New drugs to hit market faster as govt tweaks trial policy

Nov 08 2013, 08:35 IST
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SummaryAt a time when clinical trials (testing of new drugs on humans..

At a time when clinical trials (testing of new drugs on humans) have ground to a virtual halt in India due to a regulatory imbroglio and the resultant crackdown by the Supreme Court, the government is making an effort to make the relevant policy more pragmatic and conducive for the development of new medicines germane to Indian population.

According to government sources, the health ministry has decided that introductory Phase I and exploratory Phase II clinical trials of new chemical entities (NCEs) being developed and to be marketed in India can be conducted abroad. This means the Indian drug regulator will approve data generated from trials conducted on foreign soil as far as these two phases are concerned. Based on such approvals, subsequent phases of trials Phase III and IV can be done in India. As per rules, all four phases of any new drug being developed to be marketed in India has to be conducted within the country.

The advantage of the new policy, sources said, is that the time required for drug development can be reduced and new medicines can be launched faster. India doesnt have enough capacity to deal with the requirements of Phase I and Phase II trials, often adding to delays and cases of misconduct by the investigators.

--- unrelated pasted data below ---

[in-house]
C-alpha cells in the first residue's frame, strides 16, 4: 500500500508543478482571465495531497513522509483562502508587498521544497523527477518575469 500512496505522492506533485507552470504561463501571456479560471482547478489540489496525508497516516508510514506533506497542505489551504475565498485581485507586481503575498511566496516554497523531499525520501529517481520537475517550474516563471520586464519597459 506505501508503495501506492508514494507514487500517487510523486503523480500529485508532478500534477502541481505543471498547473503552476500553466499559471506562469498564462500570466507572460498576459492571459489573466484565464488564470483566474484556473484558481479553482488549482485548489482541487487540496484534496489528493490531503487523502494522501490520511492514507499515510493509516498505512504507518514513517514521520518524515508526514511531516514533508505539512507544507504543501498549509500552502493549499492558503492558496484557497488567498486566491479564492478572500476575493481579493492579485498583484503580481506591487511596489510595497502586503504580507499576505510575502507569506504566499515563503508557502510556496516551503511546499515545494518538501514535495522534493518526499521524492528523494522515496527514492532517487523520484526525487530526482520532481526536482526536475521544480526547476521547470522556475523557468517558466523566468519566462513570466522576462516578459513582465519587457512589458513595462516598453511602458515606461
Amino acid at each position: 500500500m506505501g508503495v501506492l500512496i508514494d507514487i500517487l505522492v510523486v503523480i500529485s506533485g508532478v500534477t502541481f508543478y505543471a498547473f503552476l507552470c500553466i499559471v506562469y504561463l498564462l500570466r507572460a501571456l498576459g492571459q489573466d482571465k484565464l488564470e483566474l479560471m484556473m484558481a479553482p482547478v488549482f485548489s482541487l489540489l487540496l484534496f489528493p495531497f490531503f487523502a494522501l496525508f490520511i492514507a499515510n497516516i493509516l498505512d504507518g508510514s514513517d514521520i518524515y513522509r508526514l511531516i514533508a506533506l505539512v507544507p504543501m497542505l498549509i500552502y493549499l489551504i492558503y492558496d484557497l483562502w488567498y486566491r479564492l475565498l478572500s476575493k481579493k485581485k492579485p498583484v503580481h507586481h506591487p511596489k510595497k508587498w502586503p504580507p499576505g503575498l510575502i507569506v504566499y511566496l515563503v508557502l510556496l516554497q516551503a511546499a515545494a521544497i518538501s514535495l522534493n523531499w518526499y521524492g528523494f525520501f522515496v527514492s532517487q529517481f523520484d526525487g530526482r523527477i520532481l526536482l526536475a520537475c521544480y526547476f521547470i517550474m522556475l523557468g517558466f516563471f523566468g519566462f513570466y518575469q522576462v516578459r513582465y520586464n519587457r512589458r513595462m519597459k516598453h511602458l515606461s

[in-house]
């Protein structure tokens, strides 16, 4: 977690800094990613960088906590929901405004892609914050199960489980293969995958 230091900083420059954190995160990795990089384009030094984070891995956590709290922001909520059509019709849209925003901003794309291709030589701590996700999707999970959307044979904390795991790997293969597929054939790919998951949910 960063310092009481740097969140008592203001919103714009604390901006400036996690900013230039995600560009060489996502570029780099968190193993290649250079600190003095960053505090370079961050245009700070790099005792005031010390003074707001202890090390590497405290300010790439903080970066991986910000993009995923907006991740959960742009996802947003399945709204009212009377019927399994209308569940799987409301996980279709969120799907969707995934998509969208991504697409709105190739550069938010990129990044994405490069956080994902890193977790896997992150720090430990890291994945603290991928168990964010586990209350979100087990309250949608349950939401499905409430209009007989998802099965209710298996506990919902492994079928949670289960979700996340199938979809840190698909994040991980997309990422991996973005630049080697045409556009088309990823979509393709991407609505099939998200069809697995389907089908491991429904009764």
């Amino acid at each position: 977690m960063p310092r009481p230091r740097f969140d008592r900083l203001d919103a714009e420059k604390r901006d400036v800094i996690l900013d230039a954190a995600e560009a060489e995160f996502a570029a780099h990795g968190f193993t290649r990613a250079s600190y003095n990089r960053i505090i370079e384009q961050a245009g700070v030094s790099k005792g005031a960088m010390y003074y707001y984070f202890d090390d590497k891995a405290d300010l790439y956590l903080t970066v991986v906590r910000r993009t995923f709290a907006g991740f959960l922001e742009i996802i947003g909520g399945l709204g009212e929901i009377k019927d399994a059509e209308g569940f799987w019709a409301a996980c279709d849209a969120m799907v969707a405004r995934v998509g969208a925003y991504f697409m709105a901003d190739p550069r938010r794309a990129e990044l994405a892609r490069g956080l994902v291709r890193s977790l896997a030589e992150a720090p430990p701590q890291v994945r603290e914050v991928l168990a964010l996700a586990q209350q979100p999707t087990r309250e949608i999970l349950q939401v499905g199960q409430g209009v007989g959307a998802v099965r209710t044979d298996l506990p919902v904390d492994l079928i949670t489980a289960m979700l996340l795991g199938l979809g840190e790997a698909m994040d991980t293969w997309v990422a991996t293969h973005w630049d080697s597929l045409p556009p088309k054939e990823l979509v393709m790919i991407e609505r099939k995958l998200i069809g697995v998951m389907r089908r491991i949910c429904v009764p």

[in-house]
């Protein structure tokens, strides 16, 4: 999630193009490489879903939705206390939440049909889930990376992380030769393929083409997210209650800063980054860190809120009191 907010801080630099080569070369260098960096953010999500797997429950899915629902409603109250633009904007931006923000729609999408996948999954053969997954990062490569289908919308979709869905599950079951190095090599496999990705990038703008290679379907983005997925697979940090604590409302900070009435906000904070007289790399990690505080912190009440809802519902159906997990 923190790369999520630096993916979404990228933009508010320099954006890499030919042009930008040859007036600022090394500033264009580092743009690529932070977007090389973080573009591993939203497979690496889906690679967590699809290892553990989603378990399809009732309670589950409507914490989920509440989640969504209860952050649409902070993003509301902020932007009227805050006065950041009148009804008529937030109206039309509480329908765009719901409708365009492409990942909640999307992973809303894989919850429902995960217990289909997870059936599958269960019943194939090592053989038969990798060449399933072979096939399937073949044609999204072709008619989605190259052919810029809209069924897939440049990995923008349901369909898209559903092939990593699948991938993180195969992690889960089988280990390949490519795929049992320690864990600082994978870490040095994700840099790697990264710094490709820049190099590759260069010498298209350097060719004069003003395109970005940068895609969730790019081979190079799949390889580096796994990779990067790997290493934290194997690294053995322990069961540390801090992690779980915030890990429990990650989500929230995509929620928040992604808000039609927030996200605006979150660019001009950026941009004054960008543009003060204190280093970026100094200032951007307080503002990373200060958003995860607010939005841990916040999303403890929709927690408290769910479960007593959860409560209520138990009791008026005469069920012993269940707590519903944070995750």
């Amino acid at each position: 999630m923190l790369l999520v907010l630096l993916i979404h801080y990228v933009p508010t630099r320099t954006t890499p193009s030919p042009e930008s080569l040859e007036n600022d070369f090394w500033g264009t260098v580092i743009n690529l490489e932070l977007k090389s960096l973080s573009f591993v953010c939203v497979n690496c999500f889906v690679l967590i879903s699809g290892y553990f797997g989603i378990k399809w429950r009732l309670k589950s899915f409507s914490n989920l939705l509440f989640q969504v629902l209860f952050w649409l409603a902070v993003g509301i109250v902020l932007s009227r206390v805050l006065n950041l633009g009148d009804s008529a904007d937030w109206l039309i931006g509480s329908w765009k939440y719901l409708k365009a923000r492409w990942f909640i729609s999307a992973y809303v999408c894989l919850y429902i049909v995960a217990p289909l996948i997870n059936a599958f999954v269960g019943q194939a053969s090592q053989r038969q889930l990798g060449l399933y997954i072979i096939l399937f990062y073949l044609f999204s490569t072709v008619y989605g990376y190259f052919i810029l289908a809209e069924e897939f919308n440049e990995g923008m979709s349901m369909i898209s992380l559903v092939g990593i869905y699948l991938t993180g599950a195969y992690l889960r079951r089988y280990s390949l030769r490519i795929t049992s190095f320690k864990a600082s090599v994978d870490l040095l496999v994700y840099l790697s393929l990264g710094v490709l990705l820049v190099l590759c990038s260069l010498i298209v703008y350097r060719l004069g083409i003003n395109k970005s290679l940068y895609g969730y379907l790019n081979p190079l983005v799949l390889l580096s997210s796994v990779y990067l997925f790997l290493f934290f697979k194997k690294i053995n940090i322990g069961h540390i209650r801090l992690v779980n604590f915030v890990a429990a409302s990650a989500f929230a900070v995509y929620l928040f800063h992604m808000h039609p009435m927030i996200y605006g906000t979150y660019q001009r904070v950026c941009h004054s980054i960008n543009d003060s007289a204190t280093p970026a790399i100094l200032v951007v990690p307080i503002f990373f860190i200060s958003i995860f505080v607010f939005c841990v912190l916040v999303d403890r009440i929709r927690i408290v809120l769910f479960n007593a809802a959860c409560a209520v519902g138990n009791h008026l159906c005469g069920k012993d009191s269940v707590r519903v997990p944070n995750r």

Experts said the new policy will give an option to drug innovators to shift trials to countries like Europe, US, Canada, China, Malaysia and Turkey which not only have greater expertise in conducting Phase I and II trials, but also have shorter turnaround times.

A negative fallout could be a possibly diminished potential of India in the global clinical trial business. India was touted as an emerging clinical trials hub thanks to the diverse genetic profile of Indian population and the relatively low cost of doing trials in the country.

Currently, no new clinical trials are being approved in India, since policies governing approval and conduct of clinical trials have become tangled in the judicial-regulatory thicket. On account of the limbo in approval of clinical trials, the industry estimates a loss of around $150-200 million this year alone.

Phase I trials are conducted on a small group of healthy volunteers to estimate the safety and tolerability of a new molecule under investigation, while Phase II is a therapeutic exploratory trial, conducted on a larger pool of people to evaluate the efficacy of the drug

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